In response to other technologies, many disparate small systems and solutions have cropped up to deal with local problems; and, lower down in the organisations, employees often use manual workarounds and are distrustful of technology and its proponents.

Furthermore, the industry is inherently unable to take more of an experimental, ‘fail-fast’ approach because of its conservative nature and concern about the potential consequences of change. It is important to start now in preparing the workforce to manage and operate new technologies and digital plants of the future.


Technology and innovation often fail, not through lack of investment or weakness in the technology, but through a lack of cultural change.

Tomorrow’s digital worker must be engaged and prepared today. However, the next generation of engineers often favour working in industries perceived to be ‘greener’ than oil and gas.

It is important that today’s workforce is training in new technologies and to help them embrace and adapt to new technologies and the changing demands of their workplace and roles.

Furthermore, workforces, particularly in manufacturing and process industries, are ageing, and consideration needs to be given on how to avoid the loss of valuable knowledge and experience to retirement. It is important to actively capture process knowledge by converting data collection and analysis practices into software applications that can be deployed remotely. These ‘advanced digital service’ developments are fundamental to the collaborative operations way of working described earlier.


Many traditional cybersecurity best practices do not apply to industrial control systems. For today’s industrial control systems there is a greater scope of impact as systems expand to include connected computing devices, personnel, equipment infrastructure, applications, services and telecoms. In a control room companies cannot expect every user — at shift handover — to log off their system so that operators can track the actions of every individual. Use of cryptography to protect data in transit could mean time constraints are not met in control system communications. Many intrusion detection systems do not speak the communication languages of today’s industrial control systems. A malicious command sent to an industrial device often looks identical to a legitimate command. There needs to be a better understanding of pattern-of-life analysis.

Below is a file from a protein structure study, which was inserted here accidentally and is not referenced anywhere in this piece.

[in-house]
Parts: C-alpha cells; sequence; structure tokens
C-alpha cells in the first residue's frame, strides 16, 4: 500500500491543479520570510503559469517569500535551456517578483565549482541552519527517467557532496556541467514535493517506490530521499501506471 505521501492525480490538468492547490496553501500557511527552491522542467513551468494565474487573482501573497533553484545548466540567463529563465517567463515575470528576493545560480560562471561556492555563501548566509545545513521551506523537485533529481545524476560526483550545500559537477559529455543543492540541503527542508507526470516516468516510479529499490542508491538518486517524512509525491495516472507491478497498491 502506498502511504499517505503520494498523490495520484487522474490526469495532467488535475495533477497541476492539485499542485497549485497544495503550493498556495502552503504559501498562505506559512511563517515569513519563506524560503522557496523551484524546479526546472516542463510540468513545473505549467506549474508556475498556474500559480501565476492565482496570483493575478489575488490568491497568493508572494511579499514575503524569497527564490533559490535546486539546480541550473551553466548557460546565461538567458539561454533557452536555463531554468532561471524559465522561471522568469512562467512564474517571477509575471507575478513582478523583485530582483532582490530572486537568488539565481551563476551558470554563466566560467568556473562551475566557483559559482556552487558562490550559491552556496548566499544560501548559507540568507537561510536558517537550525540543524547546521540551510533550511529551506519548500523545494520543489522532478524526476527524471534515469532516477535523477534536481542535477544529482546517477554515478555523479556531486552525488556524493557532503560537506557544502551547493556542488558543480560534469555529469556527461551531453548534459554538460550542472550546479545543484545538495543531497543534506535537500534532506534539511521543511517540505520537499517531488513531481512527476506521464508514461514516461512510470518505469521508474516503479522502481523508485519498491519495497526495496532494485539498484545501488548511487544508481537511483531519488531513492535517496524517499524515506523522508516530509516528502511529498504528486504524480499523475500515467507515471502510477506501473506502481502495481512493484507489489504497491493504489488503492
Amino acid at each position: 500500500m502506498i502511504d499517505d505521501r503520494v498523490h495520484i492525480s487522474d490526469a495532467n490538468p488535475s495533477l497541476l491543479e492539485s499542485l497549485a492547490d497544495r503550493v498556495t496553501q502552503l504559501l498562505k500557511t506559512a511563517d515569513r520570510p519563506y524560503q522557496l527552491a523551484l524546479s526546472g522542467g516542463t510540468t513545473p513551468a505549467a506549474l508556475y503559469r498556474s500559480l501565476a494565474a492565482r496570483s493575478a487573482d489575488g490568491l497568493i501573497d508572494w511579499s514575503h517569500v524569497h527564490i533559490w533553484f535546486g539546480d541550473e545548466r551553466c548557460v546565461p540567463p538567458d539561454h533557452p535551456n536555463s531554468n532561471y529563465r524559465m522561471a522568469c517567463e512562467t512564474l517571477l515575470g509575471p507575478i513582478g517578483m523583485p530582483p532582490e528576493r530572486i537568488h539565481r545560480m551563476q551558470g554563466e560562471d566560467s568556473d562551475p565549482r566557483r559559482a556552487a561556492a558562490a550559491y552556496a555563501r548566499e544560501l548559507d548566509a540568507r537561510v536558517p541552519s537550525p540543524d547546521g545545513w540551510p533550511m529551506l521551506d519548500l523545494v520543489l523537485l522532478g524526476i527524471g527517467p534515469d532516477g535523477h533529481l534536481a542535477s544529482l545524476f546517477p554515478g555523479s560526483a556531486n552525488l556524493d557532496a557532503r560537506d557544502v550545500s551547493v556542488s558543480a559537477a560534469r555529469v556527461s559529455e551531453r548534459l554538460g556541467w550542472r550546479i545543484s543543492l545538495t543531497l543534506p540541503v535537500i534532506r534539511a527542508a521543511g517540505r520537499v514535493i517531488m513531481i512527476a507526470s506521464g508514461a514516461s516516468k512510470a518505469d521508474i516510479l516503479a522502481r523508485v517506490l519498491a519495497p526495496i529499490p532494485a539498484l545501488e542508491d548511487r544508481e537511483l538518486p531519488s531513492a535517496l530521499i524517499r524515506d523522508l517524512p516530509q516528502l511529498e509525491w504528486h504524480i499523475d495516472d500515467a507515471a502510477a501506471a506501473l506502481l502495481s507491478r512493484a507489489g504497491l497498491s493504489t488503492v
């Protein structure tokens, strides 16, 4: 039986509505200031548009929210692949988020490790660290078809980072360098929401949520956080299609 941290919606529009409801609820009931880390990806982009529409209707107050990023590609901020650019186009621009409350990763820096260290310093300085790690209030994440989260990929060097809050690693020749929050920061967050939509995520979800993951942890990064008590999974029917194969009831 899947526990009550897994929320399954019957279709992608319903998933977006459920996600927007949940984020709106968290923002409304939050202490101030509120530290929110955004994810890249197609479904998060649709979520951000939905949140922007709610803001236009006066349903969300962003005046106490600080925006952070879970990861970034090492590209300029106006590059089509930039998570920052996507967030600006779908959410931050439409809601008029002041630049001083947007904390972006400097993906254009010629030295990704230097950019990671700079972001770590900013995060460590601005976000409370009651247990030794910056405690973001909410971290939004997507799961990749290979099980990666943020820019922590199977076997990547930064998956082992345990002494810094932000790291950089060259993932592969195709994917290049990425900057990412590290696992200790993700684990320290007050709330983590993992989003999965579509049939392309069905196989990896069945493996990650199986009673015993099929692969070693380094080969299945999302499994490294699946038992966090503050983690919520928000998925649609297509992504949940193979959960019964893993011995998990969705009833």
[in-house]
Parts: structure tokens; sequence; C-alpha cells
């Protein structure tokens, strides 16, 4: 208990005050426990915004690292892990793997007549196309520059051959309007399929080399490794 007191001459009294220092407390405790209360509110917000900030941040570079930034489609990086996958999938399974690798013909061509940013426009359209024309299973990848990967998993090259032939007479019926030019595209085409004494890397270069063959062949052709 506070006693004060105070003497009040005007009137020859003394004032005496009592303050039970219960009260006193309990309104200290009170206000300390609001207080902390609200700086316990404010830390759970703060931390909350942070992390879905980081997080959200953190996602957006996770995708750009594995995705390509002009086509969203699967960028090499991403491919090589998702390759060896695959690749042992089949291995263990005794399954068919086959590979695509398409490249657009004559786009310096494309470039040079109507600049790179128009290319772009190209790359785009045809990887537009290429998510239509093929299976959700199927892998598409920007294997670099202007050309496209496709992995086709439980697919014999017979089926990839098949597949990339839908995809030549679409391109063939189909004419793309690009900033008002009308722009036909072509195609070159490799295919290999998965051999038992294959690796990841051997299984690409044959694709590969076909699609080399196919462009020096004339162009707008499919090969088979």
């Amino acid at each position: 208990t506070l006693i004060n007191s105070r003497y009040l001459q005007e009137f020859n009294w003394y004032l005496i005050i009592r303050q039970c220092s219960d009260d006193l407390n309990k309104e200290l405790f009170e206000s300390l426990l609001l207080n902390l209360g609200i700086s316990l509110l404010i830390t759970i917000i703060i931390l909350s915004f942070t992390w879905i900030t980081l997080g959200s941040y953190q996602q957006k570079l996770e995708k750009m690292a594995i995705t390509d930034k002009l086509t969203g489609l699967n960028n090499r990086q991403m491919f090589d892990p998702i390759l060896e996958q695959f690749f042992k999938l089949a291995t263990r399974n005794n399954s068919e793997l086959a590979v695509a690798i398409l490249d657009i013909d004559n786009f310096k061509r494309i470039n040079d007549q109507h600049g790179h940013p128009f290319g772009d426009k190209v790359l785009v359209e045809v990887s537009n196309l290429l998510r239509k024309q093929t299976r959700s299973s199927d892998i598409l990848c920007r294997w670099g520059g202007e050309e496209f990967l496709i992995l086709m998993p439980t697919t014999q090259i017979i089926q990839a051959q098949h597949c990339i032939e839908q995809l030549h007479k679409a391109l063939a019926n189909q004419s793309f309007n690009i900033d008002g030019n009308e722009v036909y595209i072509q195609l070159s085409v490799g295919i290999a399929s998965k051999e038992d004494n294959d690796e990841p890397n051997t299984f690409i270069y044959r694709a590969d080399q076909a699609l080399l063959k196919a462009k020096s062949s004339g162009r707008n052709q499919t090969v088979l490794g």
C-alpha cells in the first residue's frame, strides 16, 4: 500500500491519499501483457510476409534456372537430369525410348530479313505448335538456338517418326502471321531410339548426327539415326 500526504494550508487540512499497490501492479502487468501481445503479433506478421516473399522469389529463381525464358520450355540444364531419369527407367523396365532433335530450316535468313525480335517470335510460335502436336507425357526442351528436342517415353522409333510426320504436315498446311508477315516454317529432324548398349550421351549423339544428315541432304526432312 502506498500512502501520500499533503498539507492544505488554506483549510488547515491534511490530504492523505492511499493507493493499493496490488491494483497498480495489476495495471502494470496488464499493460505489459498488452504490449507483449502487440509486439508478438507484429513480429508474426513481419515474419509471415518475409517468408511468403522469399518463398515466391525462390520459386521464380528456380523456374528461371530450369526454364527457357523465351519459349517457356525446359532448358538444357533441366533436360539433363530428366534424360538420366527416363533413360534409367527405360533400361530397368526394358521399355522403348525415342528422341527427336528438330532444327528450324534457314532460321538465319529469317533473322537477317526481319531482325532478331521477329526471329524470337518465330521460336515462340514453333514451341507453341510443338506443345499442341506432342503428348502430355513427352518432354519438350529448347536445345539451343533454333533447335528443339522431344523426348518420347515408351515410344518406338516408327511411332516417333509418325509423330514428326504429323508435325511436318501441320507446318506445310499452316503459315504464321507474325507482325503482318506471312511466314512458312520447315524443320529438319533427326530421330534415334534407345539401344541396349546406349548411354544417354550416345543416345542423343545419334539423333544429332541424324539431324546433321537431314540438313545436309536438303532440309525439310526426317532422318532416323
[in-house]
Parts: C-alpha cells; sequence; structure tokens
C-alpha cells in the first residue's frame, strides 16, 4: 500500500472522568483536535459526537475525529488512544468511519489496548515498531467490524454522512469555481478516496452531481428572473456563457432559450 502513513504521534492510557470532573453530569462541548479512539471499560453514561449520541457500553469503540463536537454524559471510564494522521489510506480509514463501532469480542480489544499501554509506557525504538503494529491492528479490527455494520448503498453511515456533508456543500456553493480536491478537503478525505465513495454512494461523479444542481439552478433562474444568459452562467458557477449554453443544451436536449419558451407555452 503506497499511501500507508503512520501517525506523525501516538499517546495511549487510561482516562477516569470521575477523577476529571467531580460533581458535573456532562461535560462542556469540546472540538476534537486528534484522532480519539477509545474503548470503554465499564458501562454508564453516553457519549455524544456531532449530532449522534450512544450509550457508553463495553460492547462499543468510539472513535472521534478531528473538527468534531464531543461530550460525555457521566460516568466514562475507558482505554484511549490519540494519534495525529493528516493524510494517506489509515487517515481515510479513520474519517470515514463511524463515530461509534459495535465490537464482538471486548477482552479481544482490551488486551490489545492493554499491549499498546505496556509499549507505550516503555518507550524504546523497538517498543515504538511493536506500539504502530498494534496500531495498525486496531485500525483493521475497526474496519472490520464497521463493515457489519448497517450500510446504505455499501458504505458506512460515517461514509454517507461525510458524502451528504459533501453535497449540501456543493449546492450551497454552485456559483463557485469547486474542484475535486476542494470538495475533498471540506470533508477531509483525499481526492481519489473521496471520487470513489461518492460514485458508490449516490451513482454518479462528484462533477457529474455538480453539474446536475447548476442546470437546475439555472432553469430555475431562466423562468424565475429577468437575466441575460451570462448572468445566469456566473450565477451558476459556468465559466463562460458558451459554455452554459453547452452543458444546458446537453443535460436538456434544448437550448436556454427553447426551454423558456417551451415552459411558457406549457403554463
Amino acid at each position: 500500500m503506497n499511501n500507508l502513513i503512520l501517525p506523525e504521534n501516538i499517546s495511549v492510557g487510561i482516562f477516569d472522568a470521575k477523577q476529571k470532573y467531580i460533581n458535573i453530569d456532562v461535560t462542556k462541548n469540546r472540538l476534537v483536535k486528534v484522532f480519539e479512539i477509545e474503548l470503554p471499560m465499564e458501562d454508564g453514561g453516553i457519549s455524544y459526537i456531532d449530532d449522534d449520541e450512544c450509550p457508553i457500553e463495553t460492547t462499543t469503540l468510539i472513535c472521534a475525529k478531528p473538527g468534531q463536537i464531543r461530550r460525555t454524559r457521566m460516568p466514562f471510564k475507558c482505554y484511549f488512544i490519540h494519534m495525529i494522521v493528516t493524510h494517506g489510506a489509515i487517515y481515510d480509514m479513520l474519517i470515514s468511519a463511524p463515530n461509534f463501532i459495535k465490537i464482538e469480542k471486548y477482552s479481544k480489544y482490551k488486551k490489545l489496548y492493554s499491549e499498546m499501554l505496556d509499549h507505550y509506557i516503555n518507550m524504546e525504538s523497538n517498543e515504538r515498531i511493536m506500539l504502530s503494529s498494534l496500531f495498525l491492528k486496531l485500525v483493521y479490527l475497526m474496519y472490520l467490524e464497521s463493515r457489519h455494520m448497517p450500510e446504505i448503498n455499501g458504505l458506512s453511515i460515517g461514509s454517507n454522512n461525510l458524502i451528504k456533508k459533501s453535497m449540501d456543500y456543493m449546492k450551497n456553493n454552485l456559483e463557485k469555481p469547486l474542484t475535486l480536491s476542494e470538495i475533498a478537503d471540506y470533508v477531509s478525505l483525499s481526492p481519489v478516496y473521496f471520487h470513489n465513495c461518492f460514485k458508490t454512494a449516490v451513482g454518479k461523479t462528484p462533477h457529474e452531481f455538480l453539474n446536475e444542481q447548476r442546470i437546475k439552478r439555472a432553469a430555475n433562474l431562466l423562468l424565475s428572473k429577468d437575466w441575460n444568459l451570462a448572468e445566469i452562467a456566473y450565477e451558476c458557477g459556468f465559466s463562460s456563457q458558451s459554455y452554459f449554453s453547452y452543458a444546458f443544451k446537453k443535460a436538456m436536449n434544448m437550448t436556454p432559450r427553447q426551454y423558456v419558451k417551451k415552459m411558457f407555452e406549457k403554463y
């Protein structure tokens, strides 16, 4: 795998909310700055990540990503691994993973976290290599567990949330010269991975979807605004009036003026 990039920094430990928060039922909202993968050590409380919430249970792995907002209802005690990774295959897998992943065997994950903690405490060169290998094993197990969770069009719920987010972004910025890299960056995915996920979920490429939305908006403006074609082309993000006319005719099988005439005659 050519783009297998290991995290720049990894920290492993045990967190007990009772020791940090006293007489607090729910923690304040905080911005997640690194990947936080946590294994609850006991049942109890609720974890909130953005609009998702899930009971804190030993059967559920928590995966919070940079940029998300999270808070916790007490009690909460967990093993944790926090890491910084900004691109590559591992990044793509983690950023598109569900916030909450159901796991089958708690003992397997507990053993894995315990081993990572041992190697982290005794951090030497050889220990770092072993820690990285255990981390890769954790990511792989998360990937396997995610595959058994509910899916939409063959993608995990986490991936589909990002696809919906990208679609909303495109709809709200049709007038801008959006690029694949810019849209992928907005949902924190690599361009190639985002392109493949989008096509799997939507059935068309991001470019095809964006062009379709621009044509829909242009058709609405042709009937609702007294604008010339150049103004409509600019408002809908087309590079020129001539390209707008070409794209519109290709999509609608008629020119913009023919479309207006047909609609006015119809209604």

Generally, national and international oil companies adopt a ‘keep data within our gates’ policy. There are many reasons ranging from close ties to government, sensitive commercial data and international conflicts. Many of these reasons are not related to cybersecurity issues but follow a ‘better safe than sorry’ approach which, in effect, limits the usefulness of the digital ecosystem.

IT/OT integration

A key benefit of IT/OT data integration is that it addresses the challenges of managing ever increasing costs, minimising schedule overruns, mitigating risk, optimising or maximising production and controlling energy expenditure and efficiency. Unfortunately, many companies have little or no data integration across the value chain and still operate in silos, with data not being shared with other departments. Many still rely on spreadsheets combined with human expertise for crucial decision support. But, things are changing with companies now taking steps to implement IT/OT data integration. These players have a consolidated view of production systems and the most advanced can dynamically view and adjust operations across the value chain.

IT and OT cannot operate in silos if good shareholder returns are to be delivered in light of increasingly difficult and uncertain market realities. Companies are coming to realise that addressing emerging challenges effectively means transitioning to an environment which provides remote asset diagnostics, continuous automation and production optimisation made possible through a fully integrated approach to power, automation and telecom systems.

Building a digital strategy for energy transition

Success during the energy transition relies heavily on the creation of a robust digital strategy that has buy-in from the boardroom. Here are some key considerations that will help avoid investing scarce resources without realising the benefits.

Prepare and retrain executives